The lethality of high-intensity pulsed-light emissions from low and high ultraviolet (UV) light sources on predetermined microbial populations has been investigated. Prior to treatment, the bacterial enteropathogens Bacillus cereus, Escherichia coli, and Salmonella enteritidis and the food-spoilage fungi Aspergillus niger and Fusarium culmorum were seeded separately onto the surface of either tryptone soya yeast extract or malt extract agar plates. Prescribed microbial population densities were applied to the test media and these samples were exposed to one of two light sources. These were low-pressure, Xenon filled, flash lamps that produced either high or low UV intensities. They were operated in pulsed mode, being driven by a stacked Blumlein cable generator. Microbial samples were treated by exposure to different numbers of light pulses. The treated bacterial populations were reduced by approx. 8 log orders after 1000 light-pulses of the higher UV intensity light and the fungal counts had a corresponding reduction of 4.5 log orders. The fungus, Aspergillus niger, was shown to be significantly more resistant in spore form to the intense UV light compared with Fusarium culmorum. This resistance has been attributed to the high level of UV absorbance associated with the dark pigment present in A. niger. The pulsed light source of lower UV intensity was shown to be significantly less effective in reducing microbial populations.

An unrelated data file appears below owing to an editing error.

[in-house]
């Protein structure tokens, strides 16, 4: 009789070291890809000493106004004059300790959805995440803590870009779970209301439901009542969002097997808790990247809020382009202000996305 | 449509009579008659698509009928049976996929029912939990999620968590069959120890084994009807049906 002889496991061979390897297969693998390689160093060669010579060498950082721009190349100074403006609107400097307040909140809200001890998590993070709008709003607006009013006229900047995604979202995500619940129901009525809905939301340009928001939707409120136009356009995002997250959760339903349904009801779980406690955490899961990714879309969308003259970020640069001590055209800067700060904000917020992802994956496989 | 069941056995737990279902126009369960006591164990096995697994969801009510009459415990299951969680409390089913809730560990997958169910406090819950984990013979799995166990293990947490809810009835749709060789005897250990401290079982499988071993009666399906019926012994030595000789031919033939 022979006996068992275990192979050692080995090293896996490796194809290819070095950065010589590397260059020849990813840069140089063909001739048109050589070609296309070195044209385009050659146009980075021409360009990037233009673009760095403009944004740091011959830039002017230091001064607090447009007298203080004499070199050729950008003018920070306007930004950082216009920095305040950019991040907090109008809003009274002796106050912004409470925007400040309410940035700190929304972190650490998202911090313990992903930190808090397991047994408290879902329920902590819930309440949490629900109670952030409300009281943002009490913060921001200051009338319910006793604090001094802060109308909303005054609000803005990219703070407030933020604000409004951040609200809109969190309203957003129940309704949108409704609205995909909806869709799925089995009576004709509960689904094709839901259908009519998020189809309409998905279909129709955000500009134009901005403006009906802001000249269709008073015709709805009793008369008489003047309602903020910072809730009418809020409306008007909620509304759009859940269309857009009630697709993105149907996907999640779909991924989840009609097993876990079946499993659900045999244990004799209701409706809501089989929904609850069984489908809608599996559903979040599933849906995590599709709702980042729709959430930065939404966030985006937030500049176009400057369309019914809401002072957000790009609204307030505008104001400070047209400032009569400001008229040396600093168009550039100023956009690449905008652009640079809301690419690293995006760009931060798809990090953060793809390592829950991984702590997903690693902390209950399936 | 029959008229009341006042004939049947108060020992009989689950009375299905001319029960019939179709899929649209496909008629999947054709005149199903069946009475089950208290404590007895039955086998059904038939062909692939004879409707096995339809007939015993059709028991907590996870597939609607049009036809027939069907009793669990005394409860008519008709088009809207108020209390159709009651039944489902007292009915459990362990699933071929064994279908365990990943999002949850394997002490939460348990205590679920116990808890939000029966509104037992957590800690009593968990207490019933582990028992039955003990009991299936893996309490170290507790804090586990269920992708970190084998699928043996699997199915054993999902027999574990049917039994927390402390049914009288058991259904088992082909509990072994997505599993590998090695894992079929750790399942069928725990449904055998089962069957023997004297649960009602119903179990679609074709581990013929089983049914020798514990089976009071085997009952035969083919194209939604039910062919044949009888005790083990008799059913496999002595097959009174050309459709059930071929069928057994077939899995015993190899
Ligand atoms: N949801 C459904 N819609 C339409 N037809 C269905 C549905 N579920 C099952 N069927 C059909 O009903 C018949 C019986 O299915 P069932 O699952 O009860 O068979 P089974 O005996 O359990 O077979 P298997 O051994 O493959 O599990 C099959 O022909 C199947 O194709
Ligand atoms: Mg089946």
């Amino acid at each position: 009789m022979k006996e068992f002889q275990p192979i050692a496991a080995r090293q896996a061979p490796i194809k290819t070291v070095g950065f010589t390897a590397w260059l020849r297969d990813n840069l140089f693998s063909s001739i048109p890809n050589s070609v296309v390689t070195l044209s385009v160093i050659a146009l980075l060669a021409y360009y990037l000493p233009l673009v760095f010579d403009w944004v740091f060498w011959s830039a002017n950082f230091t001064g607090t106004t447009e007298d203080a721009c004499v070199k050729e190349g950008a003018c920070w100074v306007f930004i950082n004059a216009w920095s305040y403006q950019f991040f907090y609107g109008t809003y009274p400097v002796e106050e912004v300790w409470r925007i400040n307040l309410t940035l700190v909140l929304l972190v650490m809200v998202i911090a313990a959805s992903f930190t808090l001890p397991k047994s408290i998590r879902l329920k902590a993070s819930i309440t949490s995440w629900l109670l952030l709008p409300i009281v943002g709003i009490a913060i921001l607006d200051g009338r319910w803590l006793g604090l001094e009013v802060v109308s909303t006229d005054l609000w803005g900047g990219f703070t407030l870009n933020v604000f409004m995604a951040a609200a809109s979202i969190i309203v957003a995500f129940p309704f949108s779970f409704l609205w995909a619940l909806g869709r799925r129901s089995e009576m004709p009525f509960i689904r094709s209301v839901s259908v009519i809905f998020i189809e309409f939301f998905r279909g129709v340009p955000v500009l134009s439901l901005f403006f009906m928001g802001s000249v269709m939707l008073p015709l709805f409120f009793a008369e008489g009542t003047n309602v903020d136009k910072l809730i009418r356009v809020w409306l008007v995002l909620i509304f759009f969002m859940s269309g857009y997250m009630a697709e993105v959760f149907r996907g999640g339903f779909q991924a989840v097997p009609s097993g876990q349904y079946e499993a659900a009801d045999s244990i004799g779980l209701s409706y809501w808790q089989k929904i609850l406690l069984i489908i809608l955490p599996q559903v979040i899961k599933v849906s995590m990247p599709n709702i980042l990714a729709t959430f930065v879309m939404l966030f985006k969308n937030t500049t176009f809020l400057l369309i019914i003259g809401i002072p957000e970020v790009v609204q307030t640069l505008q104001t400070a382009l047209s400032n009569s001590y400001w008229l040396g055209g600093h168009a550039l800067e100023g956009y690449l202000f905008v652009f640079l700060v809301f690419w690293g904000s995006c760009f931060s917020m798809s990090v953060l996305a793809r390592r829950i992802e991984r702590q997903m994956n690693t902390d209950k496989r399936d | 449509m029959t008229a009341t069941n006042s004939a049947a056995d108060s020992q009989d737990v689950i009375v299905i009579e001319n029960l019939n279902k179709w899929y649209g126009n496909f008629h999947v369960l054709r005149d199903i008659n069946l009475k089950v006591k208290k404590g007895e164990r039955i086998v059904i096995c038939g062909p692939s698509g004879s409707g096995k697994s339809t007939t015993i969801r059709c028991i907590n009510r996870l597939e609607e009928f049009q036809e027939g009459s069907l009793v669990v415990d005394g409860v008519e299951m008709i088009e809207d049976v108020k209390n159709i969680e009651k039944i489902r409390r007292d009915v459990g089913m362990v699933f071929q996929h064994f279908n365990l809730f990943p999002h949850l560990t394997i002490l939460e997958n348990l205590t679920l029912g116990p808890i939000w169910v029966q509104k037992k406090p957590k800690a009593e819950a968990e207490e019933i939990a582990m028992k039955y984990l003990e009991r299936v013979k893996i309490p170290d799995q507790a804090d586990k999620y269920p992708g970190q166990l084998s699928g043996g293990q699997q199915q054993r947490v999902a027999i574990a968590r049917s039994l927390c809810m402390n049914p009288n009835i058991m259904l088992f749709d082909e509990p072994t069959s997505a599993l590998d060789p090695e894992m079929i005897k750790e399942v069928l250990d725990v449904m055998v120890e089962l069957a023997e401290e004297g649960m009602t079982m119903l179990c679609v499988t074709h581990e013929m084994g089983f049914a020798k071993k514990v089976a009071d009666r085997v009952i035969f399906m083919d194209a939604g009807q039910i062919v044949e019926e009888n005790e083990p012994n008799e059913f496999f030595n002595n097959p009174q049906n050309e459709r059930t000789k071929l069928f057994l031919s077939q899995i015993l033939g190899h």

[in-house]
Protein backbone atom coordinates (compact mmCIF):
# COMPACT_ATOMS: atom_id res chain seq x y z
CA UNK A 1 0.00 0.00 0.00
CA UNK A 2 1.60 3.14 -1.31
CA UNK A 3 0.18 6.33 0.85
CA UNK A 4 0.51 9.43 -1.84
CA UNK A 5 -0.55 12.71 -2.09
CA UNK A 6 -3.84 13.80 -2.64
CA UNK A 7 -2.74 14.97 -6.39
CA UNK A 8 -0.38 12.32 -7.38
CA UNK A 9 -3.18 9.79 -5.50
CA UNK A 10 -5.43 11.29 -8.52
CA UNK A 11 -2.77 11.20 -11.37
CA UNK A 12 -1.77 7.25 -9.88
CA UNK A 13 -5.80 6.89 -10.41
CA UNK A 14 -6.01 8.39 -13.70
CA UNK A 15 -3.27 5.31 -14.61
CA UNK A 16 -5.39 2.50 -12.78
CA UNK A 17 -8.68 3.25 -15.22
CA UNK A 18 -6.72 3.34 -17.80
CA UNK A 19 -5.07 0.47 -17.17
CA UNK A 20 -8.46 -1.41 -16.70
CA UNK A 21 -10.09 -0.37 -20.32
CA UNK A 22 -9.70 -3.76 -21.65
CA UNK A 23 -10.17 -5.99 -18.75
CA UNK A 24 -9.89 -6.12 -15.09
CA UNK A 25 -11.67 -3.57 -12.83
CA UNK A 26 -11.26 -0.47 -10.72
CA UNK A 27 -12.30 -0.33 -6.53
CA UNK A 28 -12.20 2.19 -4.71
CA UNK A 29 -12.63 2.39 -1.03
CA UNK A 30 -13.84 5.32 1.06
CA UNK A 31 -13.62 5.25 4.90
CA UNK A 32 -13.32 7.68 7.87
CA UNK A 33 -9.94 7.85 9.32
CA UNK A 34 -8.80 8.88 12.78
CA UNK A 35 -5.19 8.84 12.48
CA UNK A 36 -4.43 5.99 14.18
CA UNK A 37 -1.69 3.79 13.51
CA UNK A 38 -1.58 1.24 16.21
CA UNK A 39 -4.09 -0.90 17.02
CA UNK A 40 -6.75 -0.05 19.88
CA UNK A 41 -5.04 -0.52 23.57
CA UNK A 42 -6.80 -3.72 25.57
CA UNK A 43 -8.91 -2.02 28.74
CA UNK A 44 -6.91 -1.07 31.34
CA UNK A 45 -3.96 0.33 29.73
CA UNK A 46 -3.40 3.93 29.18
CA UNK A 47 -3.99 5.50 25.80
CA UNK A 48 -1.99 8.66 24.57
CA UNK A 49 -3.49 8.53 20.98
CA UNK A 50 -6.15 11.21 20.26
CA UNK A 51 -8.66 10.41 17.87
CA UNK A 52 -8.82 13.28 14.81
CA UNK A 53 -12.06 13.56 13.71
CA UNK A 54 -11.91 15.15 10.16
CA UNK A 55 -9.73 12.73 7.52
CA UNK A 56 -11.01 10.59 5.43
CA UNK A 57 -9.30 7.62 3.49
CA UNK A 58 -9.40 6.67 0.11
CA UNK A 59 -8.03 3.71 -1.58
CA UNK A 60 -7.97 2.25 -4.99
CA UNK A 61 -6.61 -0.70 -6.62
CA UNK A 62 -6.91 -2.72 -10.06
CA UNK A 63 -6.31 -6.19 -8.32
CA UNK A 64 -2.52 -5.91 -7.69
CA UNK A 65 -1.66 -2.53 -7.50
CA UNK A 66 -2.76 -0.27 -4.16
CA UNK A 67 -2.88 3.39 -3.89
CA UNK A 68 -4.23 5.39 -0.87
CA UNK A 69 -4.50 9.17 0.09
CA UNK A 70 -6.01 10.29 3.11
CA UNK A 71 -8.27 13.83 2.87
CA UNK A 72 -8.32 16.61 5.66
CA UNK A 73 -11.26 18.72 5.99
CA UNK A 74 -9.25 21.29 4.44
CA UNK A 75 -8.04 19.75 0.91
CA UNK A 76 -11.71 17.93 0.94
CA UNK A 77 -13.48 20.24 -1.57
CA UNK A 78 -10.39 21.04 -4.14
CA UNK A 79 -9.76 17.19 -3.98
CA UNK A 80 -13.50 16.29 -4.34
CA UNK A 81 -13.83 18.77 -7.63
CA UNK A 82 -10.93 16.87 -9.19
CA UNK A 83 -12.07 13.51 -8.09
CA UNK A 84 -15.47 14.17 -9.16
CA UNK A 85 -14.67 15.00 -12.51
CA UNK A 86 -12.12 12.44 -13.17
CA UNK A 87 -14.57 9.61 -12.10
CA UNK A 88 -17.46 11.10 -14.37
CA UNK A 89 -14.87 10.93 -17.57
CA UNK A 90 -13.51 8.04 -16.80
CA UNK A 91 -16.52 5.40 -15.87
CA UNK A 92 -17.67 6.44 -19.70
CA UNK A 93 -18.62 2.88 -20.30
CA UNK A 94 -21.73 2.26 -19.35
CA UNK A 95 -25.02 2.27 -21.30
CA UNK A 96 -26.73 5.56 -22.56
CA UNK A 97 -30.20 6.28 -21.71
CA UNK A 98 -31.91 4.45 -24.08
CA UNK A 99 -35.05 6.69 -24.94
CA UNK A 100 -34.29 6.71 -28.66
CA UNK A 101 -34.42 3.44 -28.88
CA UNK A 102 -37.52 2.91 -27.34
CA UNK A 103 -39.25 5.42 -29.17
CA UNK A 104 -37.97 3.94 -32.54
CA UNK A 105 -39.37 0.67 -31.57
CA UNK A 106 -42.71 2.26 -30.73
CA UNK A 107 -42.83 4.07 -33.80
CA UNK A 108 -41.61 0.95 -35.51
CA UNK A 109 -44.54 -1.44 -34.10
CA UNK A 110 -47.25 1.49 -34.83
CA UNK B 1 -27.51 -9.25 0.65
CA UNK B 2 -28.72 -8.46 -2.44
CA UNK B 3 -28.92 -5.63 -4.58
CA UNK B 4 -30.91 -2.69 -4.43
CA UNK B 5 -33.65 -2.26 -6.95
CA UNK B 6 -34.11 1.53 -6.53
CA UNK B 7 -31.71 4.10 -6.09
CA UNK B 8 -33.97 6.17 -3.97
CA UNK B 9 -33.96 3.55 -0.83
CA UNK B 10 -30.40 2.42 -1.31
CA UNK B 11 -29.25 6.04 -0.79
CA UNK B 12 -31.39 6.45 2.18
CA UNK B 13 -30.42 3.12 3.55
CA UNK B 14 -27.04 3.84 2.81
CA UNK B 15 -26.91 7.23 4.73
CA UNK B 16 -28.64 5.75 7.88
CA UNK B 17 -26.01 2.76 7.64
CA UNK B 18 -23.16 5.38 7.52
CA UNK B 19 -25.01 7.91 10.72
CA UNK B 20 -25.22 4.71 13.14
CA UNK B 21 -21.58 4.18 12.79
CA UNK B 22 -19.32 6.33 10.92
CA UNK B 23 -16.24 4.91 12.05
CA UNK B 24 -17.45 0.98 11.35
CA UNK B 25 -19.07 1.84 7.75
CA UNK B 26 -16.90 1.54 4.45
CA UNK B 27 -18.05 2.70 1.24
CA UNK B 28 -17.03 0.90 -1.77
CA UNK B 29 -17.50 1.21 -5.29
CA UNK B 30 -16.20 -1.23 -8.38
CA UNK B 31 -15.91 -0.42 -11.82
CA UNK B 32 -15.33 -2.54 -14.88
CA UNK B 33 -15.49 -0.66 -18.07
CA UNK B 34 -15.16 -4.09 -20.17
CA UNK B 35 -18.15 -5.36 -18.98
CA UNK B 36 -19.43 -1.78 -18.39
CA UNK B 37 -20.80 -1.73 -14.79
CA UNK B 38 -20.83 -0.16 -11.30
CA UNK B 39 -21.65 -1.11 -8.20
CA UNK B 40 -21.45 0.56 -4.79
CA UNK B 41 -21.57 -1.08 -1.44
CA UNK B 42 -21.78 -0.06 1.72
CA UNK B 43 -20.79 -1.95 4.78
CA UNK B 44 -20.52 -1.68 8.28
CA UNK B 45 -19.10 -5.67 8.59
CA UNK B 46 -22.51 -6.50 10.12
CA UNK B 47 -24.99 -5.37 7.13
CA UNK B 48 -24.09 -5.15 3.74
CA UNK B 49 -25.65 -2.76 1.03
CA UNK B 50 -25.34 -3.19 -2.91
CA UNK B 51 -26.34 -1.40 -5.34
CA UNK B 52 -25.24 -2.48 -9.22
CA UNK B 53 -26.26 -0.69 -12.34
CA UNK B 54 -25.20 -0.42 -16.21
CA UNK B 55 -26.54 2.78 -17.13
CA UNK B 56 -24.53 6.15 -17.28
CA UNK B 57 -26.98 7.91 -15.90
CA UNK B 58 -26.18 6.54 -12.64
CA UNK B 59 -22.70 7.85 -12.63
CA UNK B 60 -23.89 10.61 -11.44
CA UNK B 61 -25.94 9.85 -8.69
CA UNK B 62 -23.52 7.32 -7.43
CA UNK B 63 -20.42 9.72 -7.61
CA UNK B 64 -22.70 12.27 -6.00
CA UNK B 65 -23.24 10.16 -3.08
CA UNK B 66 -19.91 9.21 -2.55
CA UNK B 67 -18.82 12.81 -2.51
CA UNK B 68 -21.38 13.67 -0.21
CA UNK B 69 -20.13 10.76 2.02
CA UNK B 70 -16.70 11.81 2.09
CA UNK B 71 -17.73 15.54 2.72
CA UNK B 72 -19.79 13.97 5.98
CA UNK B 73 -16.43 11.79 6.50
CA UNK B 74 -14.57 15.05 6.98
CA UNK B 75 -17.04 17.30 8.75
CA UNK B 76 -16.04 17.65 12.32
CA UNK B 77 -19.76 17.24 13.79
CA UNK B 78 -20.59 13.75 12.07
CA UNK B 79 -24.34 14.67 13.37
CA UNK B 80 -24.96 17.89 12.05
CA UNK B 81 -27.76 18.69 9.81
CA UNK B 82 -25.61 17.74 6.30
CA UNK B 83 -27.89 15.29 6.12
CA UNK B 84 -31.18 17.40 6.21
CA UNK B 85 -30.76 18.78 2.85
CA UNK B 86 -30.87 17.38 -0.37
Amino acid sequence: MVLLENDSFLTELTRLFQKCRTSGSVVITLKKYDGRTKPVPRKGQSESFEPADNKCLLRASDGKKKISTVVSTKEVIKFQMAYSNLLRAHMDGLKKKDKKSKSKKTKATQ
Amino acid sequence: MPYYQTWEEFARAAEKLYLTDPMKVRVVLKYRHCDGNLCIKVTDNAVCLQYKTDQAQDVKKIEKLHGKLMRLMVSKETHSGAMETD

|Number of pages
|IEEE Transactions on Plasma Science
|Published - 29 Feb 2000
- food and contact-surface disinfection
- high peak power
- microbial inactivation
- ultraviolet (UV)-effects